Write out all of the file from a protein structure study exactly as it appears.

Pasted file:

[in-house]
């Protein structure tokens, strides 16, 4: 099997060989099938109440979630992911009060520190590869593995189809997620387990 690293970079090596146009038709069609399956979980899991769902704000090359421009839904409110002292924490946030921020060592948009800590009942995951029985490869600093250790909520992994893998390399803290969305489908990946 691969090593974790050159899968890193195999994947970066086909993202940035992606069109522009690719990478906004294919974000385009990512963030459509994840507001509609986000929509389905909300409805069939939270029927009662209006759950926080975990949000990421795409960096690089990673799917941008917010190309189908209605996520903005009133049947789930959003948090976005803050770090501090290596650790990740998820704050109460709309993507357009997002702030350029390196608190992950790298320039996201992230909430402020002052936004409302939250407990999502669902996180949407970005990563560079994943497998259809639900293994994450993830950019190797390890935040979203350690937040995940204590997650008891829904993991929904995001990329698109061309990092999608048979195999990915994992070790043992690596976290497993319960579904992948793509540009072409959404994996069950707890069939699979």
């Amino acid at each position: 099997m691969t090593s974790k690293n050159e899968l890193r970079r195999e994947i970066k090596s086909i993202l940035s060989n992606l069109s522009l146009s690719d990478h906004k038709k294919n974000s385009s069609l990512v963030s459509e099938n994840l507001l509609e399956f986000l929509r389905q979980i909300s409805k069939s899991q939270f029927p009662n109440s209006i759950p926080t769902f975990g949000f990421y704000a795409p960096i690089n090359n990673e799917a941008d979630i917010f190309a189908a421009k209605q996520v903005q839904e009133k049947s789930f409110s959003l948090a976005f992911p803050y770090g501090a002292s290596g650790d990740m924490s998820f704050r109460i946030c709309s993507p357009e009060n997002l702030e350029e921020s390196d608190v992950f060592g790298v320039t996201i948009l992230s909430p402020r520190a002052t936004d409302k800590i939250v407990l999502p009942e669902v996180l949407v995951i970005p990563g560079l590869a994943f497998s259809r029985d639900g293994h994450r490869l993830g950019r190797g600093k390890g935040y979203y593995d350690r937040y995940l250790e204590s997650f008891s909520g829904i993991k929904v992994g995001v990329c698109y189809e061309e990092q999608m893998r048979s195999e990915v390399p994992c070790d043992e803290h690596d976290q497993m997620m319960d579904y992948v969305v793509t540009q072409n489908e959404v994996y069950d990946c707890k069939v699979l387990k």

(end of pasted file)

[in-house]
């Protein structure tokens, strides 16, 4: 099997060989099938109440979630992911009060520190590869593995189809997620387990 690293970079090596146009038709069609399956979980899991769902704000090359421009839904409110002292924490946030921020060592948009800590009942995951029985490869600093250790909520992994893998390399803290969305489908990946 691969090593974790050159899968890193195999994947970066086909993202940035992606069109522009690719990478906004294919974000385009990512963030459509994840507001509609986000929509389905909300409805069939939270029927009662209006759950926080975990949000990421795409960096690089990673799917941008917010190309189908209605996520903005009133049947789930959003948090976005803050770090501090290596650790990740998820704050109460709309993507357009997002702030350029390196608190992950790298320039996201992230909430402020002052936004409302939250407990999502669902996180949407970005990563560079994943497998259809639900293994994450993830950019190797390890935040979203350690937040995940204590997650008891829904993991929904995001990329698109061309990092999608048979195999990915994992070790043992690596976290497993319960579904992948793509540009072409959404994996069950707890069939699979």
């Amino acid at each position: 099997m691969t090593s974790k690293n050159e899968l890193r970079r195999e994947i970066k090596s086909i993202l940035s060989n992606l069109s522009l146009s690719d990478h906004k038709k294919n974000s385009s069609l990512v963030s459509e099938n994840l507001l509609e399956f986000l929509r389905q979980i909300s409805k069939s899991q939270f029927p009662n109440s209006i759950p926080t769902f975990g949000f990421y704000a795409p960096i690089n090359n990673e799917a941008d979630i917010f190309a189908a421009k209605q996520v903005q839904e009133k049947s789930f409110s959003l948090a976005f992911p803050y770090g501090a002292s290596g650790d990740m924490s998820f704050r109460i946030c709309s993507p357009e009060n997002l702030e350029e921020s390196d608190v992950f060592g790298v320039t996201i948009l992230s909430p402020r520190a002052t936004d409302k800590i939250v407990l999502p009942e669902v996180l949407v995951i970005p990563g560079l590869a994943f497998s259809r029985d639900g293994h994450r490869l993830g950019r190797g600093k390890g935040y979203y593995d350690r937040y995940l250790e204590s997650f008891s909520g829904i993991k929904v992994g995001v990329c698109y189809e061309e990092q999608m893998r048979s195999e990915v390399p994992c070790d043992e803290h690596d976290q497993m997620m319960d579904y992948v969305v793509t540009q072409n489908e959404v994996y069950d990946c707890k069939v699979l387990k």